Grandmamma (or, The Original Hipster)

We’re in California this week for the funeral of my grandmother. While a sad occasion, it’s also a time for celebration. Not only is the family gathering together, but we get to reminisce about a woman who walked this earth for just shy of 99 years.

Grandmamma was the original hipster because she was into things long before they were cool. Born before the automobile was common, she loved to tell the story of visiting family in Texas by riding the rail car to the various houses. Not a train, mind you, but a Model T designed to drive on the rails. Apparently most folks in her town pooh-poohed the concept, but she was always clamoring to jump into the rickety vehicle to visit kith and kin. A couple of years later, she hopped into the front seat of a new-fangled contraption called an “airplane” just for the experience.

She was also a single mother before it was cool. Divorce wasn’t as commonly accepted in the 40s as it is today and certainly not when it was initiated by the wife. Grandmamma spent a decade married to the wrong person before she filed for divorce, took her two boys, and made a living on her own. Years later, she married her best friend, the man my father came to know as Pop. A Marine who served during the island-hopping campaign in WWII, Pop’s steady hand and rock-solid confidence not only helped the family eke out a living, but influenced my father to join the Marines. And in turn, influenced me to follow suit.

Grandmamma was a savvy world traveller long before people “did that”. After marrying Pop, the family moved all over the US and Europe. When Pop retired, he made it 6 months before cabin-fever set in. Realizing he was going to drive her nuts, Grandmamma convinced him to answer an ad in the paper for a position in Saipan. Pop got the job and the two spent several years working with the local government to create and enforce fair labor laws.

In the years after Pop’s passing, Grandmamma was an active woman. Heavily involved in the church, she was as forgiving as she was blunt. You always knew where you stood with her and she never sugar-coated things. She continued to play golf, took rides on motorcycles, and used her rapier wit to keep everyone at the dinner table laughing. She refused to “grow old” by demanding that the younger generations keep her up to speed with modern concepts like cell phones, e-mail, and The Internet. All while continuing to enjoy a vodka tonic and a bowl of ice cream every single night.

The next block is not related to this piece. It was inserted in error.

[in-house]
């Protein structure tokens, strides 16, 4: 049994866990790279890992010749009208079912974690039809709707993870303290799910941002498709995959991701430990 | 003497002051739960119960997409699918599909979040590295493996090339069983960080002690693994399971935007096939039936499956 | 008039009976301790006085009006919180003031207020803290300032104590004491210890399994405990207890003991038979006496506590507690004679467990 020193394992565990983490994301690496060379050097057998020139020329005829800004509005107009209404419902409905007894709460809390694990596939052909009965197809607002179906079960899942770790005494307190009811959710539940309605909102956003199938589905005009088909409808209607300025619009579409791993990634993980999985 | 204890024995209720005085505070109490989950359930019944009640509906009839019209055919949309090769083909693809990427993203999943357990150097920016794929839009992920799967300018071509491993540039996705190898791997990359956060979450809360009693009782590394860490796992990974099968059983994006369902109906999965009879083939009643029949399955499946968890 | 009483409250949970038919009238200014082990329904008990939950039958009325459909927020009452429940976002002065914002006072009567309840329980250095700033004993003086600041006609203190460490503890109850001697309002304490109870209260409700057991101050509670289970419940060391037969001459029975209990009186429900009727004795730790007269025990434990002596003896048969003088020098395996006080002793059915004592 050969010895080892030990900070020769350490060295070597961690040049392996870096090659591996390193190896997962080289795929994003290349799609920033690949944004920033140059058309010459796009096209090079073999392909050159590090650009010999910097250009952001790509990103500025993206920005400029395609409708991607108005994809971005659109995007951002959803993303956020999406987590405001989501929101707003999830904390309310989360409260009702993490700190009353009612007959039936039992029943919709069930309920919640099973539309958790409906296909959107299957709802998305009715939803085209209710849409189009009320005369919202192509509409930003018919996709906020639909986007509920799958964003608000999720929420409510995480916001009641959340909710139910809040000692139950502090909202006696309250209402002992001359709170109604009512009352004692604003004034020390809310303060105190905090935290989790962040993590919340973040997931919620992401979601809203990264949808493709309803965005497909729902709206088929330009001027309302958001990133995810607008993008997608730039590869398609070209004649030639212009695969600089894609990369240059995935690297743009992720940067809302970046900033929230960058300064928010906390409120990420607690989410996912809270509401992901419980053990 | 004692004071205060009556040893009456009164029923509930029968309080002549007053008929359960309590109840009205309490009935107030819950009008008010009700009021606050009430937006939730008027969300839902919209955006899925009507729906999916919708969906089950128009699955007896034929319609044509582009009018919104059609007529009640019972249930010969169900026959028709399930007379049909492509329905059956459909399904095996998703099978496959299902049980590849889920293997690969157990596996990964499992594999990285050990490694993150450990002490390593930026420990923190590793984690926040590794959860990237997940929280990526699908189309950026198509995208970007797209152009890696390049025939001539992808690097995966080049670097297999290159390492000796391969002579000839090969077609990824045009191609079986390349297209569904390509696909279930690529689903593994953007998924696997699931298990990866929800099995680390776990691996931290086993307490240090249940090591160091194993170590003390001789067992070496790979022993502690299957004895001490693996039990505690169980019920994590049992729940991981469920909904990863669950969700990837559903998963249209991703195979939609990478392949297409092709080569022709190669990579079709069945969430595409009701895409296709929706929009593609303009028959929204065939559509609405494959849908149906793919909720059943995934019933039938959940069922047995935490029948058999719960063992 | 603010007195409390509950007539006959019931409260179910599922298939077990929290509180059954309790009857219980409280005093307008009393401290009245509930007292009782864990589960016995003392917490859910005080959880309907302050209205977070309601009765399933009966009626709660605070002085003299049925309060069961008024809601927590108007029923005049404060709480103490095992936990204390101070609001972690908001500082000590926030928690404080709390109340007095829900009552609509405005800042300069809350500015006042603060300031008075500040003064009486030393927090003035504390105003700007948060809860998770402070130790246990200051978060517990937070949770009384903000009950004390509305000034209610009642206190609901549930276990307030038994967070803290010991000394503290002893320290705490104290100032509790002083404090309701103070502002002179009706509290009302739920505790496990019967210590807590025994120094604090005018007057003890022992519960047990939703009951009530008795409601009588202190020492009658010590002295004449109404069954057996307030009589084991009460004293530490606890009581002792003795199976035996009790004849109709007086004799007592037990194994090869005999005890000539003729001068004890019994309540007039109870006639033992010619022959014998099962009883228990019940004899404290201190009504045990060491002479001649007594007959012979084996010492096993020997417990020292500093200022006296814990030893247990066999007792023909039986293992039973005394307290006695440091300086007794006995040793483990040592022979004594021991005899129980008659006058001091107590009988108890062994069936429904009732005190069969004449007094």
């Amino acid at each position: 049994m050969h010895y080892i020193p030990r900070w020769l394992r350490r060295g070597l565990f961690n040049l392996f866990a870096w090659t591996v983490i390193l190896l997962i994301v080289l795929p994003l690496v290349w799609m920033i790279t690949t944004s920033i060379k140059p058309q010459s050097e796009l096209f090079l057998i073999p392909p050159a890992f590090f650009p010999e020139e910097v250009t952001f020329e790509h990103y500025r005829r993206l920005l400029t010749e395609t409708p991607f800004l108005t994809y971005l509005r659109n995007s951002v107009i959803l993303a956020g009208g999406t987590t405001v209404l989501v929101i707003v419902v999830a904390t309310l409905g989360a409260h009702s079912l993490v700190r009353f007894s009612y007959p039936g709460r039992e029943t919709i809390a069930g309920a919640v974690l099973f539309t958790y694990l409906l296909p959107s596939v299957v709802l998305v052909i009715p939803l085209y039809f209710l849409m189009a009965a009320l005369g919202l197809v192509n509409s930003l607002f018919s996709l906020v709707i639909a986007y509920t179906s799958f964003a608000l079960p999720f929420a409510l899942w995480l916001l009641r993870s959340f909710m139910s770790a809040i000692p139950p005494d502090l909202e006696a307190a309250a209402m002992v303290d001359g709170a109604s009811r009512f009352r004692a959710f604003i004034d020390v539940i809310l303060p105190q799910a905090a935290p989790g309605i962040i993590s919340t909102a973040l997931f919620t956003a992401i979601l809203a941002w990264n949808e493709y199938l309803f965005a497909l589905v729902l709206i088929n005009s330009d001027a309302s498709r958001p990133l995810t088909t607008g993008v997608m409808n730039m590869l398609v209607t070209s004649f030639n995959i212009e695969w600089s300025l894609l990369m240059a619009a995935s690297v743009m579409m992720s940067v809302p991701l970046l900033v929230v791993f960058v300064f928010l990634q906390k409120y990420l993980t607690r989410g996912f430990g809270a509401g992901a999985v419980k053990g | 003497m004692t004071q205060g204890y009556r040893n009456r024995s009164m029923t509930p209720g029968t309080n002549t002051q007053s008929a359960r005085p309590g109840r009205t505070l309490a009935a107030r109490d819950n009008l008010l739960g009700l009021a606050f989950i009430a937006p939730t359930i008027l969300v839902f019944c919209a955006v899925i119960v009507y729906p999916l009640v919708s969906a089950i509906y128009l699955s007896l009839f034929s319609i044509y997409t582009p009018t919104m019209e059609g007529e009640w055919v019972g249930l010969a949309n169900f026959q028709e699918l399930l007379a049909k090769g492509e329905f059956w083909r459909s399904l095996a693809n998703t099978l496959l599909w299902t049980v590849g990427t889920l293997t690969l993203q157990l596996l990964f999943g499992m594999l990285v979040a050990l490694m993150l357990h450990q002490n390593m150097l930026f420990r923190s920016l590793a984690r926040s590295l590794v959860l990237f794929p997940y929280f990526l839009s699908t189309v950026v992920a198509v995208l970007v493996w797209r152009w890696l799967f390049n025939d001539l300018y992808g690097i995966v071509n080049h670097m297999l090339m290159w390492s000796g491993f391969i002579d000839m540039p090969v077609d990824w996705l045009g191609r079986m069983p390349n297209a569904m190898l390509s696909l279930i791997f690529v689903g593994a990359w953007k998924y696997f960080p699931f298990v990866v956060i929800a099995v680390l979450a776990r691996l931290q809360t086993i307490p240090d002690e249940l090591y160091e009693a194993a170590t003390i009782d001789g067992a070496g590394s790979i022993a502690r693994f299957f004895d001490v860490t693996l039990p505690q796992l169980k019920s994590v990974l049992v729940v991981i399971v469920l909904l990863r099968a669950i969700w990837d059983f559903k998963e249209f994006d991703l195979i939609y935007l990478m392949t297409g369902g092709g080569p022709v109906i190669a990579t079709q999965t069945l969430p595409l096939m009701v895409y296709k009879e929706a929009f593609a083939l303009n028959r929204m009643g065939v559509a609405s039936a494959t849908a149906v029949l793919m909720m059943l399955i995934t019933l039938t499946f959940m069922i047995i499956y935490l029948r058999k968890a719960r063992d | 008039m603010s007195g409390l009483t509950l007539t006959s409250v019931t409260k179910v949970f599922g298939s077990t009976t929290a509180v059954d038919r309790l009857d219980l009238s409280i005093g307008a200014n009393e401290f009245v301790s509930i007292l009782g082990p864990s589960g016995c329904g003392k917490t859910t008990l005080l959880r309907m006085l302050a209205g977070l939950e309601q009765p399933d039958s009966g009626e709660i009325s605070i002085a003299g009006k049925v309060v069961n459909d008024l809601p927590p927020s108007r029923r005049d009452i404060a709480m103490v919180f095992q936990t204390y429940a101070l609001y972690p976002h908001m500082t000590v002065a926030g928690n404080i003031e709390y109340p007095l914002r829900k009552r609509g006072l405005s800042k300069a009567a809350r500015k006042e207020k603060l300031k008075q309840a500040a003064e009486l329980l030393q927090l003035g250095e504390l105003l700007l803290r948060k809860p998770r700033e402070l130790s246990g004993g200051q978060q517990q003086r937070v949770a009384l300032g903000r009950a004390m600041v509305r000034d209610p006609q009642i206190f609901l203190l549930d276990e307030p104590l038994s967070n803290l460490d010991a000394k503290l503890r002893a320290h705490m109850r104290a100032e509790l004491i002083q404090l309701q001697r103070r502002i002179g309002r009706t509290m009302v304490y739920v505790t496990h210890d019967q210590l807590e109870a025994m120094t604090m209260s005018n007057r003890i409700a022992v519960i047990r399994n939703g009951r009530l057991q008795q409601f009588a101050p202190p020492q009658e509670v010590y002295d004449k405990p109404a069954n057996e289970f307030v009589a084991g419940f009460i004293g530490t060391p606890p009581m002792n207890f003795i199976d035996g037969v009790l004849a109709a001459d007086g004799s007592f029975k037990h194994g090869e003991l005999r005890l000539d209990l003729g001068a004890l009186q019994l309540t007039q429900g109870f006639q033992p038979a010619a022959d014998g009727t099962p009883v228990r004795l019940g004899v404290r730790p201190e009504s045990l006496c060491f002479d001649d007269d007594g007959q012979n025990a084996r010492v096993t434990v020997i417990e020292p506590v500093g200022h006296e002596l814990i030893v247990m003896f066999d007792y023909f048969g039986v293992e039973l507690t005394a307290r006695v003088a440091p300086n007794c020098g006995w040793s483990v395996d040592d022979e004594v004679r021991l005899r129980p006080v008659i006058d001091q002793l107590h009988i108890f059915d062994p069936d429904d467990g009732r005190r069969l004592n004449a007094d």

Time isn’t kind to the human body. Parts wear out, things break, organs fail. But some people fight the aging process to the bitter end. In the past decade, Grandmamma survived a knee replacement, colon cancer, and a stroke. She slowed physically, but she never stopped. More surprising than anything, her mind never faltered. Despite the steady decline of her organs, her brain was as sharp the week she died as it ever was.

That last fact is something I’m especially grateful for. Over the last few years, she and I would chat on the phone every Tuesday while I drove the hour back to my house from rehearsal. She was full of stories, laughter, and love. And she was always willing to talk, even the Tuesday before she died. Sometimes our conversations were deep, other times, just enough to say hello and check in on one another.

She took her time with her stories, carefully plotting each word for maximum impact. She’d get sidetracked with memories she’d long since forgotten, but it didn’t matter. I’d listen, mindful that she’d experienced this nation evolve from pre-aviation to a rover crawling around on Mars. And in a day and age when everything is faster, where we want as much information as quickly as possible, she helped remind me that sometimes it’s okay to slow down. To enjoy the art of storytelling.

Death is never easy. No matter how long someone lives, it always feels like you don’t have enough time with them. But some people pack so many years into one lifetime that when they finally pass, you realize they lived far more than many of us ever will. As we place her remains next to Pop’s later today, my hope is that each and every person who knew Grandmamma, including her 4 great-grandchildren, will be inspired not to just survive each day, but to follow in her footsteps. May we all soak as much enjoyment out of our precious years as we can.

We’ll start with a bowl of ice cream.

 

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